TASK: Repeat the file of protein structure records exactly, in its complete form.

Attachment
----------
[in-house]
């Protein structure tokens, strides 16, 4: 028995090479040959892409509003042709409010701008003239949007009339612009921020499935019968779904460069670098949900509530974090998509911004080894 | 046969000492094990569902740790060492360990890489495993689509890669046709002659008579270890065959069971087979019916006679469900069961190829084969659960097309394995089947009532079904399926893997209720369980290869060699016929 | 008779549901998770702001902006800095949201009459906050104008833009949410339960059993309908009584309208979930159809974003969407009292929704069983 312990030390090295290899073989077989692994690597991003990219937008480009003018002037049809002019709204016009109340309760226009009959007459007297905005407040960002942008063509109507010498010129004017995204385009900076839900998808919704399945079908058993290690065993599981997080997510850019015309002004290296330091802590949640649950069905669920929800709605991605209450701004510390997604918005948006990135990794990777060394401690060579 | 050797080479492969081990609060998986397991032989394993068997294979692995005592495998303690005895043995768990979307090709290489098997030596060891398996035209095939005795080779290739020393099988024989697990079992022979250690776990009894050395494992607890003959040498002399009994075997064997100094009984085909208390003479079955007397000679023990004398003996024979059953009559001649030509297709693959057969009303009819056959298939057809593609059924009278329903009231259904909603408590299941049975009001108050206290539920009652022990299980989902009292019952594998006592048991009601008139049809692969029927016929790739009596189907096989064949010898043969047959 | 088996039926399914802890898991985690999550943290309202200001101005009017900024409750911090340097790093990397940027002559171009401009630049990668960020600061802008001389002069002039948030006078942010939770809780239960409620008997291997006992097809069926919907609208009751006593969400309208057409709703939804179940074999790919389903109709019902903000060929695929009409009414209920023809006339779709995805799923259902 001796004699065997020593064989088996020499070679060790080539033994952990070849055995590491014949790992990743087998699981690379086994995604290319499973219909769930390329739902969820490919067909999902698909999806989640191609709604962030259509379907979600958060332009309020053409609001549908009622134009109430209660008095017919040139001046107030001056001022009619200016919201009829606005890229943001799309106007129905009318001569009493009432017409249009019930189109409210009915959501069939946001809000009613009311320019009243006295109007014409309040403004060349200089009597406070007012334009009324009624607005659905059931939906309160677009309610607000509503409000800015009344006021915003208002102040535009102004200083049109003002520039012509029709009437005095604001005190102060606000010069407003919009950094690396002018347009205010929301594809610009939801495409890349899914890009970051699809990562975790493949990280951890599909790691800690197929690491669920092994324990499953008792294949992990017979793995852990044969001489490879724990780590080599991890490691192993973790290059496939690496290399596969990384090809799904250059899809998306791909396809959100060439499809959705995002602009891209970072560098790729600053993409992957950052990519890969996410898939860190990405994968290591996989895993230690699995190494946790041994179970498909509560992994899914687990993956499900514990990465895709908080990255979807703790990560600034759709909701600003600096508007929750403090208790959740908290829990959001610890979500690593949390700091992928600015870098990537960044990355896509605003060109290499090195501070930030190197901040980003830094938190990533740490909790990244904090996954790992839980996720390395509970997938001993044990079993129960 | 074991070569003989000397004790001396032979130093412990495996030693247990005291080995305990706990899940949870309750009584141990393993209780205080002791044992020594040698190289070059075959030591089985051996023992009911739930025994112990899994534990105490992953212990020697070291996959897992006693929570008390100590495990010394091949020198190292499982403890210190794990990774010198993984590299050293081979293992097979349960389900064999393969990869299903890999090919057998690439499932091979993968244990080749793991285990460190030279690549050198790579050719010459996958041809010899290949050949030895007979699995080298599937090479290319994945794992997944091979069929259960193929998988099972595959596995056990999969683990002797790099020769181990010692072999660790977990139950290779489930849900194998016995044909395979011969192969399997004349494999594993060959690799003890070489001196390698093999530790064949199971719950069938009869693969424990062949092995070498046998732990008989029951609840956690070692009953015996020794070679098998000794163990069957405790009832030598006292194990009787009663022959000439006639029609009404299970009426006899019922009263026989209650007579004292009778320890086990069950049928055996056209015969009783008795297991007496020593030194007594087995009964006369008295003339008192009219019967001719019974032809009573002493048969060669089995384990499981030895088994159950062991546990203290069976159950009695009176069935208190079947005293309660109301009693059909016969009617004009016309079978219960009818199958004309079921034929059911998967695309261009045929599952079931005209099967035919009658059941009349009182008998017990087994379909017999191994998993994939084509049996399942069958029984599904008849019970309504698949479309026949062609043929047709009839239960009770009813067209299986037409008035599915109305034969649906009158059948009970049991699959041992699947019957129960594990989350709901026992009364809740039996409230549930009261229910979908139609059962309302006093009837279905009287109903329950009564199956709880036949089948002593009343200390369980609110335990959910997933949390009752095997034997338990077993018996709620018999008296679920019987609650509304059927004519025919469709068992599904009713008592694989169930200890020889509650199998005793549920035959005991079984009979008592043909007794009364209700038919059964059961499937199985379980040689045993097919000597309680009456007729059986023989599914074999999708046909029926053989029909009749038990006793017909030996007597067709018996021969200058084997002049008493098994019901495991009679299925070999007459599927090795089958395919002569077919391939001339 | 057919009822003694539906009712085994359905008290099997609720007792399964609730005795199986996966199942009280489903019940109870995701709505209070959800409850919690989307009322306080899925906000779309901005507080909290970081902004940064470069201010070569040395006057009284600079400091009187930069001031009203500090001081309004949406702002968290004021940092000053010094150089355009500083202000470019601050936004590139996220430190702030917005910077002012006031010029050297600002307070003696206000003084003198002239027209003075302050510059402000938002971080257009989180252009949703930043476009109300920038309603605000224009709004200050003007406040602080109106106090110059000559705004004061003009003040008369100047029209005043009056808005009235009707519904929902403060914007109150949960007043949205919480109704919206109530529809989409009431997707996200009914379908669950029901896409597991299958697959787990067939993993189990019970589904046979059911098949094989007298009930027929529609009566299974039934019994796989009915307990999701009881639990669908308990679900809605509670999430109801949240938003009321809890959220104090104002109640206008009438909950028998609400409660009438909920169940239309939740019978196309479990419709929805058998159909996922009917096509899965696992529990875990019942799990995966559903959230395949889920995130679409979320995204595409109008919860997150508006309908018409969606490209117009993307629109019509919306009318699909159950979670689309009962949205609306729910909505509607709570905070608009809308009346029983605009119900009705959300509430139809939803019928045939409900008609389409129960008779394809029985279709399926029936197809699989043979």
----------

[in-house]
């Protein structure tokens, strides 16, 4: 028995090479040959892409509003042709409010701008003239949007009339612009921020499935019968779904460069670098949900509530974090998509911004080894 | 046969000492094990569902740790060492360990890489495993689509890669046709002659008579270890065959069971087979019916006679469900069961190829084969659960097309394995089947009532079904399926893997209720369980290869060699016929 | 008779549901998770702001902006800095949201009459906050104008833009949410339960059993309908009584309208979930159809974003969407009292929704069983 312990030390090295290899073989077989692994690597991003990219937008480009003018002037049809002019709204016009109340309760226009009959007459007297905005407040960002942008063509109507010498010129004017995204385009900076839900998808919704399945079908058993290690065993599981997080997510850019015309002004290296330091802590949640649950069905669920929800709605991605209450701004510390997604918005948006990135990794990777060394401690060579 | 050797080479492969081990609060998986397991032989394993068997294979692995005592495998303690005895043995768990979307090709290489098997030596060891398996035209095939005795080779290739020393099988024989697990079992022979250690776990009894050395494992607890003959040498002399009994075997064997100094009984085909208390003479079955007397000679023990004398003996024979059953009559001649030509297709693959057969009303009819056959298939057809593609059924009278329903009231259904909603408590299941049975009001108050206290539920009652022990299980989902009292019952594998006592048991009601008139049809692969029927016929790739009596189907096989064949010898043969047959 | 088996039926399914802890898991985690999550943290309202200001101005009017900024409750911090340097790093990397940027002559171009401009630049990668960020600061802008001389002069002039948030006078942010939770809780239960409620008997291997006992097809069926919907609208009751006593969400309208057409709703939804179940074999790919389903109709019902903000060929695929009409009414209920023809006339779709995805799923259902 001796004699065997020593064989088996020499070679060790080539033994952990070849055995590491014949790992990743087998699981690379086994995604290319499973219909769930390329739902969820490919067909999902698909999806989640191609709604962030259509379907979600958060332009309020053409609001549908009622134009109430209660008095017919040139001046107030001056001022009619200016919201009829606005890229943001799309106007129905009318001569009493009432017409249009019930189109409210009915959501069939946001809000009613009311320019009243006295109007014409309040403004060349200089009597406070007012334009009324009624607005659905059931939906309160677009309610607000509503409000800015009344006021915003208002102040535009102004200083049109003002520039012509029709009437005095604001005190102060606000010069407003919009950094690396002018347009205010929301594809610009939801495409890349899914890009970051699809990562975790493949990280951890599909790691800690197929690491669920092994324990499953008792294949992990017979793995852990044969001489490879724990780590080599991890490691192993973790290059496939690496290399596969990384090809799904250059899809998306791909396809959100060439499809959705995002602009891209970072560098790729600053993409992957950052990519890969996410898939860190990405994968290591996989895993230690699995190494946790041994179970498909509560992994899914687990993956499900514990990465895709908080990255979807703790990560600034759709909701600003600096508007929750403090208790959740908290829990959001610890979500690593949390700091992928600015870098990537960044990355896509605003060109290499090195501070930030190197901040980003830094938190990533740490909790990244904090996954790992839980996720390395509970997938001993044990079993129960 | 074991070569003989000397004790001396032979130093412990495996030693247990005291080995305990706990899940949870309750009584141990393993209780205080002791044992020594040698190289070059075959030591089985051996023992009911739930025994112990899994534990105490992953212990020697070291996959897992006693929570008390100590495990010394091949020198190292499982403890210190794990990774010198993984590299050293081979293992097979349960389900064999393969990869299903890999090919057998690439499932091979993968244990080749793991285990460190030279690549050198790579050719010459996958041809010899290949050949030895007979699995080298599937090479290319994945794992997944091979069929259960193929998988099972595959596995056990999969683990002797790099020769181990010692072999660790977990139950290779489930849900194998016995044909395979011969192969399997004349494999594993060959690799003890070489001196390698093999530790064949199971719950069938009869693969424990062949092995070498046998732990008989029951609840956690070692009953015996020794070679098998000794163990069957405790009832030598006292194990009787009663022959000439006639029609009404299970009426006899019922009263026989209650007579004292009778320890086990069950049928055996056209015969009783008795297991007496020593030194007594087995009964006369008295003339008192009219019967001719019974032809009573002493048969060669089995384990499981030895088994159950062991546990203290069976159950009695009176069935208190079947005293309660109301009693059909016969009617004009016309079978219960009818199958004309079921034929059911998967695309261009045929599952079931005209099967035919009658059941009349009182008998017990087994379909017999191994998993994939084509049996399942069958029984599904008849019970309504698949479309026949062609043929047709009839239960009770009813067209299986037409008035599915109305034969649906009158059948009970049991699959041992699947019957129960594990989350709901026992009364809740039996409230549930009261229910979908139609059962309302006093009837279905009287109903329950009564199956709880036949089948002593009343200390369980609110335990959910997933949390009752095997034997338990077993018996709620018999008296679920019987609650509304059927004519025919469709068992599904009713008592694989169930200890020889509650199998005793549920035959005991079984009979008592043909007794009364209700038919059964059961499937199985379980040689045993097919000597309680009456007729059986023989599914074999999708046909029926053989029909009749038990006793017909030996007597067709018996021969200058084997002049008493098994019901495991009679299925070999007459599927090795089958395919002569077919391939001339 | 057919009822003694539906009712085994359905008290099997609720007792399964609730005795199986996966199942009280489903019940109870995701709505209070959800409850919690989307009322306080899925906000779309901005507080909290970081902004940064470069201010070569040395006057009284600079400091009187930069001031009203500090001081309004949406702002968290004021940092000053010094150089355009500083202000470019601050936004590139996220430190702030917005910077002012006031010029050297600002307070003696206000003084003198002239027209003075302050510059402000938002971080257009989180252009949703930043476009109300920038309603605000224009709004200050003007406040602080109106106090110059000559705004004061003009003040008369100047029209005043009056808005009235009707519904929902403060914007109150949960007043949205919480109704919206109530529809989409009431997707996200009914379908669950029901896409597991299958697959787990067939993993189990019970589904046979059911098949094989007298009930027929529609009566299974039934019994796989009915307990999701009881639990669908308990679900809605509670999430109801949240938003009321809890959220104090104002109640206008009438909950028998609400409660009438909920169940239309939740019978196309479990419709929805058998159909996922009917096509899965696992529990875990019942799990995966559903959230395949889920995130679409979320995204595409109008919860997150508006309908018409969606490209117009993307629109019509919306009318699909159950979670689309009962949205609306729910909505509607709570905070608009809308009346029983605009119900009705959300509430139809939803019928045939409900008609389409129960008779394809029985279709399926029936197809699989043979």